Any idea when the first wine was made? Any idea how? Who made it? Well, those are probably not questions you naturally conjure up when sipping a class of Merlot or Chablis, but it might be ones you consider if you decided to make some.
It just seems when you decide to become artsy and undertake various forms of the arts from painting to sewing to winemaking, we as a race for some reason call into question the origin of our activities. Hmm, interesting thoughts, don’t you think? Well, let’s satisfy our innate curiosity a bit on our way to some investigative research of the more modern techniques of homemade winemaking.
Who Made the First Wines?
This could and probably would be a topic of hot debate amongst extreme wine connoisseurs and/or history buffs, but we’ll keep it a little lighter than that discussion for our purposes. We can easily reflect back many thousands of years and be safe with this one.
Ancient civilizations of Greece, Rome, and others as far back as Mesopotamian beginnings have archaeological evidences of wine making. No not in any modern fashion for certain but definitely the evidences are present that wine making is quite an OLD art.
So was it the Armenians, the Mesopotamians, Greeks, Romans, or Jewish? Who knows? But again, winemaking is quite an ancient undertaking and one that has evolved throughout time. The Romans show a rich history in the development of winery techniques, storage, and shipping. The Jewish kosher wines are well documented throughout archaeological historical findings. Eventually the Christian church, Catholicism, and others also participated in rituals of wine consumption for religious purposes.
When investigating the history of the first wineries of the United States one gets into a bit of a conflict. Two states, Indiana and Kentucky, like to lay claim to the First Winery. Some stories will tell how the winery began in Kentucky, but the preponderance of evidence suggests that John James Dufour did indeed begin the First Winery in a little town known as Vevay, Indiana.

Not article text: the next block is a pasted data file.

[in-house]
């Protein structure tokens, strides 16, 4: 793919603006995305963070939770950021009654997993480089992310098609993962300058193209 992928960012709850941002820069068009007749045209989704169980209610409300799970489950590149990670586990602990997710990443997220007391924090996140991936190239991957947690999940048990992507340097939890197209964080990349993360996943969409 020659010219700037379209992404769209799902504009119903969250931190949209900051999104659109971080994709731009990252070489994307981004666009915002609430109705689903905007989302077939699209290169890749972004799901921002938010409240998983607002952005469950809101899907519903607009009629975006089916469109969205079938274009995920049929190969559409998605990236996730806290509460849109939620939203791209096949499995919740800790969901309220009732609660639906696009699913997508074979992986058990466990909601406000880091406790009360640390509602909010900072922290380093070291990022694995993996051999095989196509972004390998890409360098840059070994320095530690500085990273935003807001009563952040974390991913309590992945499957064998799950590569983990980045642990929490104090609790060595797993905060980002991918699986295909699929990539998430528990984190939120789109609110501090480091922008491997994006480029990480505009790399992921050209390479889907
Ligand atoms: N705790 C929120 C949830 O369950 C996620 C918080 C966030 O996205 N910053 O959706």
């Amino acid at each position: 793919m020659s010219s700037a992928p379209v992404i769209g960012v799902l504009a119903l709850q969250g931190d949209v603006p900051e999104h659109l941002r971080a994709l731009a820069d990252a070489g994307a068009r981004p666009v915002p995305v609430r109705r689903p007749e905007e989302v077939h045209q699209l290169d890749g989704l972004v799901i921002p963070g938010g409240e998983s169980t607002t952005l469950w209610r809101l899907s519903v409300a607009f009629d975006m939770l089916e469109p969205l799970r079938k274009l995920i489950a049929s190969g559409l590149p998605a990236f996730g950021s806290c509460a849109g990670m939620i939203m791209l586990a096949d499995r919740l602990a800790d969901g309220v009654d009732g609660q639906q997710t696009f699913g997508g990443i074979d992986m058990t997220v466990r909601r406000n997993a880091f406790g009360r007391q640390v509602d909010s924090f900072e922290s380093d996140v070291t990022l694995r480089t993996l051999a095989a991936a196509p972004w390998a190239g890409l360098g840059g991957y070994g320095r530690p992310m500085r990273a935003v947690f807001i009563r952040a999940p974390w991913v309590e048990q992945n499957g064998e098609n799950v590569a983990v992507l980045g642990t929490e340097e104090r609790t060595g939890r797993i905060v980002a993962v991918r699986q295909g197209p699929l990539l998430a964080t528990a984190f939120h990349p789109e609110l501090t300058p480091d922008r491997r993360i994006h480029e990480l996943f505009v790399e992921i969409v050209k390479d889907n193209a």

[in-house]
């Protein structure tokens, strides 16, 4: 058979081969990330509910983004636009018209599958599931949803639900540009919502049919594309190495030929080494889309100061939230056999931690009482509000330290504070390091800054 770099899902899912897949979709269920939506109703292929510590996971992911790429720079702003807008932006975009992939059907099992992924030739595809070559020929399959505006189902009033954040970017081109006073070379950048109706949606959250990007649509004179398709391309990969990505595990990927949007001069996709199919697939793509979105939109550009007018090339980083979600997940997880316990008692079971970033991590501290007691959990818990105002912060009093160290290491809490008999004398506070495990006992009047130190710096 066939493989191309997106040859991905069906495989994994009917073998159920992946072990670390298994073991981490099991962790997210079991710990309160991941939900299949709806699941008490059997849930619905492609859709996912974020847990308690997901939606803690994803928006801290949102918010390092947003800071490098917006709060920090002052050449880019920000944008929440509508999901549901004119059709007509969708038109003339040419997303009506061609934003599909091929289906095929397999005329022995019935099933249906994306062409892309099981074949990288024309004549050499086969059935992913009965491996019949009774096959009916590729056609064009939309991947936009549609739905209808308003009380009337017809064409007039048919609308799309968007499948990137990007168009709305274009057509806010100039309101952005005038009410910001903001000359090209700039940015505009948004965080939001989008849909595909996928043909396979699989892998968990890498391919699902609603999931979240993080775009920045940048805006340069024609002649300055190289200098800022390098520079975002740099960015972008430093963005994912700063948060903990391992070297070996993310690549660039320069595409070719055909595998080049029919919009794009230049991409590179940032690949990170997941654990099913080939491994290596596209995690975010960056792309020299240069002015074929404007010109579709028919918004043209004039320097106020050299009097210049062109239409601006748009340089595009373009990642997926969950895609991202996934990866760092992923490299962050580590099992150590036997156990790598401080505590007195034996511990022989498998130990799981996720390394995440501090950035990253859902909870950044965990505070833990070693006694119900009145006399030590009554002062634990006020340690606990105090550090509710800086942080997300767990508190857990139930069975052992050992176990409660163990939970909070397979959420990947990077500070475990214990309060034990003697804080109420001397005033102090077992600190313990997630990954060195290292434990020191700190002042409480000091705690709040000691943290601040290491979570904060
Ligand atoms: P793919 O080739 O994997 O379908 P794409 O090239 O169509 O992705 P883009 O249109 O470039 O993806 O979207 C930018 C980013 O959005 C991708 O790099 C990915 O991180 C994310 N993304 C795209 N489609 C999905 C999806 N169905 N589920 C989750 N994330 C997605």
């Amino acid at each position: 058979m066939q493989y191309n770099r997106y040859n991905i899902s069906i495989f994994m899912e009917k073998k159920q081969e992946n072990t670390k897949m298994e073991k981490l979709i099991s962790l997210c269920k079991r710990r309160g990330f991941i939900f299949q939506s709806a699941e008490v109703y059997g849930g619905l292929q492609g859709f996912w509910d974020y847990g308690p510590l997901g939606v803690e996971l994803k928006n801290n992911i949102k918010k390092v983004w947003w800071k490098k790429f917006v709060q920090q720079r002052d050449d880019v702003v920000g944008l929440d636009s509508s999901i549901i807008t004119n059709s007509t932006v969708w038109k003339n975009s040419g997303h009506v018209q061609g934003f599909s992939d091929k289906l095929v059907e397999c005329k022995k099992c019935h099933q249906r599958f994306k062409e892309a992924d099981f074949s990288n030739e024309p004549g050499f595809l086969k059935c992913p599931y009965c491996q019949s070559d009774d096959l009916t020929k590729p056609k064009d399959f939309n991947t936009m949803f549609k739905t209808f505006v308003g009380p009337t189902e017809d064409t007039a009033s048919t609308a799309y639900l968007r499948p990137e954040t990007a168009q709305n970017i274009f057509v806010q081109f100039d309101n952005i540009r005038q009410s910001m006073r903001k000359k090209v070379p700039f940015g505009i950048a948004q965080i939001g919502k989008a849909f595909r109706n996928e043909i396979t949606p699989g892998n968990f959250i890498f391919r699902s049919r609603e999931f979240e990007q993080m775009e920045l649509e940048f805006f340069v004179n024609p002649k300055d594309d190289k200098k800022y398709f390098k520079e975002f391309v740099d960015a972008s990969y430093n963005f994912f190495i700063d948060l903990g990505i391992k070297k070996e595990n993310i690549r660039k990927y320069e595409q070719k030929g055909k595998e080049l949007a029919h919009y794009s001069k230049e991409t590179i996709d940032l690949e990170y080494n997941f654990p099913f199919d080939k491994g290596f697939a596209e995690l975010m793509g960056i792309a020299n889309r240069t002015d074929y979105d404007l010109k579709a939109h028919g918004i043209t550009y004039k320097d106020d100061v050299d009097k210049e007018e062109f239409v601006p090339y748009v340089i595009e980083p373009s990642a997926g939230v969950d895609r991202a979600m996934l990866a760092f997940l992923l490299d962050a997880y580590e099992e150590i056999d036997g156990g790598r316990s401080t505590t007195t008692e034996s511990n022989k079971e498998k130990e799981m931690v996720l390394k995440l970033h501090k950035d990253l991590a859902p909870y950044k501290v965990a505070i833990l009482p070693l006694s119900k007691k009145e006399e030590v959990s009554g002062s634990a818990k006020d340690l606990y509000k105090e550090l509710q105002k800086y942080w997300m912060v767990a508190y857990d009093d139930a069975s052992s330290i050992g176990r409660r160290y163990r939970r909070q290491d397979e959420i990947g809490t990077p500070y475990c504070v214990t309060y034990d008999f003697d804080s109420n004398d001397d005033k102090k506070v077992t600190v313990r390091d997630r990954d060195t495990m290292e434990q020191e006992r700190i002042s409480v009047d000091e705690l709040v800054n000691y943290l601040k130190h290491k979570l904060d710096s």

From Vevay to a more modern era, wines and processes changed. Some for the better and some for the worse. Wine making just like all other forms of human endeavors evolved through scientific and technological discoveries and enhancements. From Pasteur’s microbiological discoveries to the double-helix discovery by Watson and Crick, wine making and tastes have developed across time.
The discoveries of great minds led to enhancements in safety and tastes. As more experimentation evolved, so too did the greed of the human’s evolving with it. Where profits beckon so too does human greed and dishonesty evolve also. This eventuality as in most things has led to subpar ingredients, potential fillers, dilution of wines, and other cheapening techniques. The process of those interested in money instead of art and quality led to cheaper wine for the masses and less than the purest of ingredients.
Consumer Awareness in the Modern Age
As consumers intelligence began to grow and become more interested about what was really going into their bodies at the mercy of those packaging and bottling it, they began to inquire and get answers. Labeling of foods and beverages has evolved through time and become quite restricted in certain areas while other areas do not have to answer to the same piper’s call.
Even in today’s postmodern age, the full ingredients added to many wines are not something the consumer is privy to. Should we know what is going into our drink? Should we know who is adding artificial yeasts, clay, fish bladder extract, charcoal, etc. to our yummy wines?
One’s first response would likely be, “most definitely.” Well, that is still a point of contention not yet resolved. So, if you feel steadfast in this area you may too join the ranks of what many Americans and others have begun to do.
And so is born the homemade wine making industry. Thanks to consumerism and consumer awareness people decided to take their wine into their own hands in a growing movement to save money on their alcohol and know what they are drinking too.
Gathering together supplies from simple to a bit more entrepreneurial you can easily learn distinct fermentation techniques, racking, foil shrink wrapping, and the importance of sterilization. You can make homemade winemaking into a fun hobby or even a business. However, when you grow beyond a certain point that’s when laws and legalities come into play. So, be sure to check with your local district, county, and state laws before you grow too much or try to sell alcohol.
However, if this is for your own interests and hobby, you can experiment to your heart’s content. From blackberry, watermelon to Chardonnays, Ports, and Dandelion. There are really no limits when it comes to winemaking. The only limiting factor is your imagination and your patience because undeniably good wines take time.